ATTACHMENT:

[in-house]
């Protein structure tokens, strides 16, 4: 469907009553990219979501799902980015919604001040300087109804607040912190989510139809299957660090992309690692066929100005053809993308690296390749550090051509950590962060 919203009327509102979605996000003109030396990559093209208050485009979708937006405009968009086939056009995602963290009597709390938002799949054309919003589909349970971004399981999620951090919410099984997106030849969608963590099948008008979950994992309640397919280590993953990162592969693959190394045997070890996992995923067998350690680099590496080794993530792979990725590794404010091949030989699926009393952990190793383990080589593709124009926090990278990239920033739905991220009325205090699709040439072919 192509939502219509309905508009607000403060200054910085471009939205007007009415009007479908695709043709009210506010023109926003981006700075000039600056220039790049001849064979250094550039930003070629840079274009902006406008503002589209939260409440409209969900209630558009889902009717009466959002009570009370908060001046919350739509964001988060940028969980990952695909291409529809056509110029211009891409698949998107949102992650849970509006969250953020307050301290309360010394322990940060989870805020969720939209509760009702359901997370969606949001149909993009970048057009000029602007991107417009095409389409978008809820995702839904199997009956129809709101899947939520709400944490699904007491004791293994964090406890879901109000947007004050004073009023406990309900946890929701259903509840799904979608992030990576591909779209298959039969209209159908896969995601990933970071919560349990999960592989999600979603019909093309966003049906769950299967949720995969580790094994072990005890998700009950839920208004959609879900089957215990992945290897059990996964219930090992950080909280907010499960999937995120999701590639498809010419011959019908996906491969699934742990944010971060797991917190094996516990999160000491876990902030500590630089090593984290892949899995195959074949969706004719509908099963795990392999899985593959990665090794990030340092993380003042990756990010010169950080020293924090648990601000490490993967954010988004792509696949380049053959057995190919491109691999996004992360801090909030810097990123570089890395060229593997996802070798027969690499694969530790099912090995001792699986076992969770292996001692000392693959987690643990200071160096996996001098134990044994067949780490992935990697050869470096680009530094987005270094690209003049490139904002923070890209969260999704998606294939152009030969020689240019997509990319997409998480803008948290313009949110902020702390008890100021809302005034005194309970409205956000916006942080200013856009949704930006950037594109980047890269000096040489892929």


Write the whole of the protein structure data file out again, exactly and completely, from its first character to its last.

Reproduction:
[in-house]
């Protein structure tokens, strides 16, 4: 469907009553990219979501799902980015919604001040300087109804607040912190989510139809299957660090992309690692066929100005053809993308690296390749550090051509950590962060 919203009327509102979605996000003109030396990559093209208050485009979708937006405009968009086939056009995602963290009597709390938002799949054309919003589909349970971004399981999620951090919410099984997106030849969608963590099948008008979950994992309640397919280590993953990162592969693959190394045997070890996992995923067998350690680099590496080794993530792979990725590794404010091949030989699926009393952990190793383990080589593709124009926090990278990239920033739905991220009325205090699709040439072919 192509939502219509309905508009607000403060200054910085471009939205007007009415009007479908695709043709009210506010023109926003981006700075000039600056220039790049001849064979250094550039930003070629840079274009902006406008503002589209939260409440409209969900209630558009889902009717009466959002009570009370908060001046919350739509964001988060940028969980990952695909291409529809056509110029211009891409698949998107949102992650849970509006969250953020307050301290309360010394322990940060989870805020969720939209509760009702359901997370969606949001149909993009970048057009000029602007991107417009095409389409978008809820995702839904199997009956129809709101899947939520709400944490699904007491004791293994964090406890879901109000947007004050004073009023406990309900946890929701259903509840799904979608992030990576591909779209298959039969209209159908896969995601990933970071919560349990999960592989999600979603019909093309966003049906769950299967949720995969580790094994072990005890998700009950839920208004959609879900089957215990992945290897059990996964219930090992950080909280907010499960999937995120999701590639498809010419011959019908996906491969699934742990944010971060797991917190094996516990999160000491876990902030500590630089090593984290892949899995195959074949969706004719509908099963795990392999899985593959990665090794990030340092993380003042990756990010010169950080020293924090648990601000490490993967954010988004792509696949380049053959057995190919491109691999996004992360801090909030810097990123570089890395060229593997996802070798027969690499694969530790099912090995001792699986076992969770292996001692000392693959987690643990200071160096996996001098134990044994067949780490992935990697050869470096680009530094987005270094690209003049490139904002923070890209969260999704998606294939152009030969020689240019997509990319997409998480803008948290313009949110902020702390008890100021809302005034005194309970409205956000916006942080200013856009949704930006950037594109980047890269000096040489892929």